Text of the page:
Tanzania will receive USD 36 million to strengthen country-wide institutions and activities, improve fishers’ livelihoods, expand the regional business climate and increase private sector investment in the fishing industry.
The financing is part of USD 75.5 million the World Bank Group’s (WBG) has approved to improve the management of fisheries and increase the economic benefits from fishing-related activities for families living in the coastal communities of the South West Indian Ocean region.
“Fisheries are a key contributor to food security, nutrition and job creation for rural coastal populations of the South West Indian Ocean, who are among the poorest and most vulnerable in the region,” said Colin Bruce, World Bank Director of Regional Integration for the Africa Region. “Promoting sustainable use of fisheries, linking smaller operators to new value chains and improving regional cooperation over shared resources will boost shared prosperity in these countries and the entire region.”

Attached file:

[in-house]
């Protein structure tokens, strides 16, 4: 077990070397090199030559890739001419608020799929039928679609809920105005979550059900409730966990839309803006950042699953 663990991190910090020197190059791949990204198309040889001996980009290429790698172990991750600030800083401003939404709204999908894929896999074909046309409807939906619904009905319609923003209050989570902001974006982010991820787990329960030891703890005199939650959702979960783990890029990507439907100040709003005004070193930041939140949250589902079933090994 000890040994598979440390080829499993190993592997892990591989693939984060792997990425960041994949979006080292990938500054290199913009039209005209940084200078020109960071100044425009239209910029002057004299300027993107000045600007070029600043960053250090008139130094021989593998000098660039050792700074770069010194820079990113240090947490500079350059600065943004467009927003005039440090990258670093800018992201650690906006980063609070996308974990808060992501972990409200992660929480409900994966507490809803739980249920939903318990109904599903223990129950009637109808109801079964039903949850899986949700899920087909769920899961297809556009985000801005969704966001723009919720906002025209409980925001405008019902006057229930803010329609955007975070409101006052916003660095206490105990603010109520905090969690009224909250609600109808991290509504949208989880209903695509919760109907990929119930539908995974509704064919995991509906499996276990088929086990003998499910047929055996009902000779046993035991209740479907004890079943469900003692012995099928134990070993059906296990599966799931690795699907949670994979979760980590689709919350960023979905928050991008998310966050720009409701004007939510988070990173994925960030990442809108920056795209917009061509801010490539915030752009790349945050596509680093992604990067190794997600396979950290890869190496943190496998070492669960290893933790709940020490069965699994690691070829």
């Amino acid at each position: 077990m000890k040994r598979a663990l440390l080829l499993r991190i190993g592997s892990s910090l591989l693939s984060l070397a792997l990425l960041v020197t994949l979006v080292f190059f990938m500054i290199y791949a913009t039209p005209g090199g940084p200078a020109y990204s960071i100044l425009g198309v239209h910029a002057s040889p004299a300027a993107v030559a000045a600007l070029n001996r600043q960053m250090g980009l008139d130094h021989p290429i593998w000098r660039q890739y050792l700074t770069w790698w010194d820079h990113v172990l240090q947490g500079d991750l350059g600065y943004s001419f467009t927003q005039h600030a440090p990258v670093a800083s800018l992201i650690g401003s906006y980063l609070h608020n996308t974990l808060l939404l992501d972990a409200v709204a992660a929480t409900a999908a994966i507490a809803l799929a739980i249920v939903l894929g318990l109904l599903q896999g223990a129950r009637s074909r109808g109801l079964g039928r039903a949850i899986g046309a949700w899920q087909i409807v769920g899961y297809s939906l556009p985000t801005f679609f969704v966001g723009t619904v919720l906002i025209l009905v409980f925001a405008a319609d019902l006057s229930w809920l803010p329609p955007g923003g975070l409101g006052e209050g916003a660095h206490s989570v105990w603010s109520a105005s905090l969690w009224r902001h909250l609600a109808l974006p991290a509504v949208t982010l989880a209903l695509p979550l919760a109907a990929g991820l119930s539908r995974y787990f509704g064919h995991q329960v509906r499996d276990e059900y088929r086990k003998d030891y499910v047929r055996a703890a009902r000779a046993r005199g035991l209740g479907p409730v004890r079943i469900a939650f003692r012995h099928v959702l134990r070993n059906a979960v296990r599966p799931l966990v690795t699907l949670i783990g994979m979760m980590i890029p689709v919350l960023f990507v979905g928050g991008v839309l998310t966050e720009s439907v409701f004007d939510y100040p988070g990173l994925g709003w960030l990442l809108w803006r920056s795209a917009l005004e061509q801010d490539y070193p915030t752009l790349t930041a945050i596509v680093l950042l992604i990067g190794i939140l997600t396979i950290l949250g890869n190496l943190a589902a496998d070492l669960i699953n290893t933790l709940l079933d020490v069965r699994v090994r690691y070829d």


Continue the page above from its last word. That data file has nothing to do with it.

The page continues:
Financed by the International Development Association (IDA), the WBG’s fund for the poorest, and USD 15.5 in co-financing trust funds form the Global Environment Facility (GEF), the project will support regional coordination and cooperation to improve the management and sustainable development of fisheries in the South West Indian Ocean and will benefit the countries in the South West Indian Ocean Fisheries Commission: Comoros, Madagascar, Mauritius, Seychelles, Somalia, Kenya, Tanzania, Mozambique, South Africa, Yemen and Maldives.
Three countries in the region, Tanzania, Mozambique and Comoros have already taken steps to develop strategies and institutions to improve fisheries management and marine health through other World Bank projects.
According to the Ministry of Livestock and Fisheries Development of Tanzania the fishing industry contributes 2.9% to the country’s GDP, with artisanal fisheries accounting for 98% and employing 4 million people.
Tanzania total fisheries potential is estimated to be 2,665,360 tons (2009).